eco-scout in the interplay with other norms & standards

ISO 14040ff

The eco-scout standard enables the creation of environmental assessments in accordance with the four steps of ISO standard 14040ff for ecological audits. This includes: Selection of the scope of assessment, the life cycle inventory, the impact estimate (here: assessment), and the evaluation. Here, in the same way as for all ecological assessment methods, it is presupposed that the life cycle inventories have been created in full and truthfully.

Carbon Footprint (GHG-Protocol)

The ‘carbon footprint’ is a constituent part of the eco-scout assessment standard. It is the part that takes account of the different greenhouse effect gases. Over and above this, a whole series of other environmental impacts such as emissions in the air, in surface water or also consumption levels of energies and fresh water, and quantities of waste etc. are recorded and assessed in the eco-scout standard. For Europe, these are currently twenty individual impacts; for Switzerland currently around fifty. Anyone who is initially only interested in the emissions of greenhouse gases, can read this out quantitatively directly from the results of eco-scout.

EPD (Environmental Product Declaration)

Initial situation

In the field of construction and various other industries, environmental declarations regarding the materials and components used are becoming increasingly important. The EPDs (Environmental Product Declarations) used to date indicate environmentally relevant impacts related to manufacturers of a material without assessing these. This means quantitative emissions and/or consumption data are declared for around a dozen individual impacts (such as energy, CO2, NOx etc.) in individual lists. The user of the EPD (principal, architect, trade etc.), however, is not given an explanation as to how in individual cases for a construction material a gram of NOx can be offset against a saved kWh of energy and what ultimately places the greater burden on the environment on the whole. This is why no concept studies (i.e. comparison of two implementation examples of building techniques) can so far be assessed.

Assessments with eco-scout

The comparison of products, variants, implementations, and locations is the major area of application of eco-scout. This assessment summarizes and permits comparisons of the individual impacts (such as energy, CO2, NOx etc.) in line with the German (or CH, EU) environmental objectives as well as the official specifications – and thus the same for all users. An assessment standard according to official specifications was thus far lacking for the assessment of EPD data. With the assessment of the data by eco-scout, larger-scale concept comparisons with clear, comprehensible results can be carried out.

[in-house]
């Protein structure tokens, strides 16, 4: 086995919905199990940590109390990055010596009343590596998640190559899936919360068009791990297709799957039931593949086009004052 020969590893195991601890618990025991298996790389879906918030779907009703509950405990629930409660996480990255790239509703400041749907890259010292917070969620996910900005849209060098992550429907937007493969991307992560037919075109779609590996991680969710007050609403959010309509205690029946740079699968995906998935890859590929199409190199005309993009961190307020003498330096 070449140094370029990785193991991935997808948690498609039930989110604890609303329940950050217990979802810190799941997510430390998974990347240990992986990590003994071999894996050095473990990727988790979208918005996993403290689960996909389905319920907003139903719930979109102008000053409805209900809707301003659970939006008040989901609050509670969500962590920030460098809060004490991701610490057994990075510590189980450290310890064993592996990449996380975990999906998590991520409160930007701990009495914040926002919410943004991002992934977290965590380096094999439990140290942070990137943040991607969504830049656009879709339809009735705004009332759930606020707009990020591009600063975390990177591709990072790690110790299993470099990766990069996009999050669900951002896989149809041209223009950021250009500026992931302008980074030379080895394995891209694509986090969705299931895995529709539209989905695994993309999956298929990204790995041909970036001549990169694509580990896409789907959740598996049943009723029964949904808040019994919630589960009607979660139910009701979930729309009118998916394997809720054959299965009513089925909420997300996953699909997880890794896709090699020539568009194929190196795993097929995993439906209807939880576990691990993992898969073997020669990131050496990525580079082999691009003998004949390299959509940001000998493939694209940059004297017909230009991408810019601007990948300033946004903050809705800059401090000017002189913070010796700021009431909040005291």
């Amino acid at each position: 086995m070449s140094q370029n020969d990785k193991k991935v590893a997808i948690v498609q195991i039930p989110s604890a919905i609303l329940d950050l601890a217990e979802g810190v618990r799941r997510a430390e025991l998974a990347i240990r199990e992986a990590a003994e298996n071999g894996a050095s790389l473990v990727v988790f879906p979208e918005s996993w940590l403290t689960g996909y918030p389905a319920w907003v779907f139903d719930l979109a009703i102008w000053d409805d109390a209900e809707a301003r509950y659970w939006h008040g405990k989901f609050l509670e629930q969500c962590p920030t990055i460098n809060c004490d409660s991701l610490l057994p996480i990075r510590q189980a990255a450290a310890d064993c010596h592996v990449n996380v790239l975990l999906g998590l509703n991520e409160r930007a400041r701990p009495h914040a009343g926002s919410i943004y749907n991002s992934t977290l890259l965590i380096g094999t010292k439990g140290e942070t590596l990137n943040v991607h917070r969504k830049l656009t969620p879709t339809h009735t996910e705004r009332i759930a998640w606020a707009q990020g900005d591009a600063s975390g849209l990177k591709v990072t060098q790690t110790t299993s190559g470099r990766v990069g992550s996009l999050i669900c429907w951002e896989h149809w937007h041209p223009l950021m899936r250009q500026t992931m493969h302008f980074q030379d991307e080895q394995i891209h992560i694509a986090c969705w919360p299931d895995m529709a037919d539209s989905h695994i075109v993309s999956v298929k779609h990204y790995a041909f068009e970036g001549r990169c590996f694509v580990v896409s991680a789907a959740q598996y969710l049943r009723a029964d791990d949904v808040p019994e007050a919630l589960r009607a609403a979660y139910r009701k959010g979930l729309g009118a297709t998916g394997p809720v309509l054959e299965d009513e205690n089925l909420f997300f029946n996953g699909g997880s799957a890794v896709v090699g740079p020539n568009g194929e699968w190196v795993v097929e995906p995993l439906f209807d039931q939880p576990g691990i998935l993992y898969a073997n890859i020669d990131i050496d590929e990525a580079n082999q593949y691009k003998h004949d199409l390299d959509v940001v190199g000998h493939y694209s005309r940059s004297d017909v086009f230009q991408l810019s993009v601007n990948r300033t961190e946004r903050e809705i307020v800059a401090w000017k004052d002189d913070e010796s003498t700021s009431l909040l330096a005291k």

Necessary data from EPD and ecoinvent

The EPD data for concept comparisons are frequently only incomplete and only for individual items depending on the manufacturer; creation is cost-intensive. Missing data, however, can be supplemented from the data stock of the ecoinvent database. If additional manufacturer-specific EPD data are provided later, these can then replace the generic data of ecoinvent. This enables the creation of comprehensive assessments and concept comparisons without the restrictions of incomplete EPDs, but with consideration of these. Ecology in the construction sector can thus be made comprehensible and easy to read for third parties.

Use of eco-factors

Geographical assignment of the eco-factor records

The following rule applies to the assignment of the eco-factor records of the individual countries: The corresponding national eco-factor record is used for all environmental impacts to be assessed within a country. For all others, also mixed (also non-European) cases, the eco-factor data record of the ‘Entire EU28’ is used. Exception: For Switzerland, at the recommendation of the Swiss Federal Office for Environment, the eco-factor record for Switzerland is used in all cases.

The principle here is that a politically legitimated eco-factor record must always be used because of the desired objectivity. This means: CH, EU28 or one of the individual EU countries. And of these, always the most stringently worded, because this best describes the corresponding geographical environmental conditions and objectives.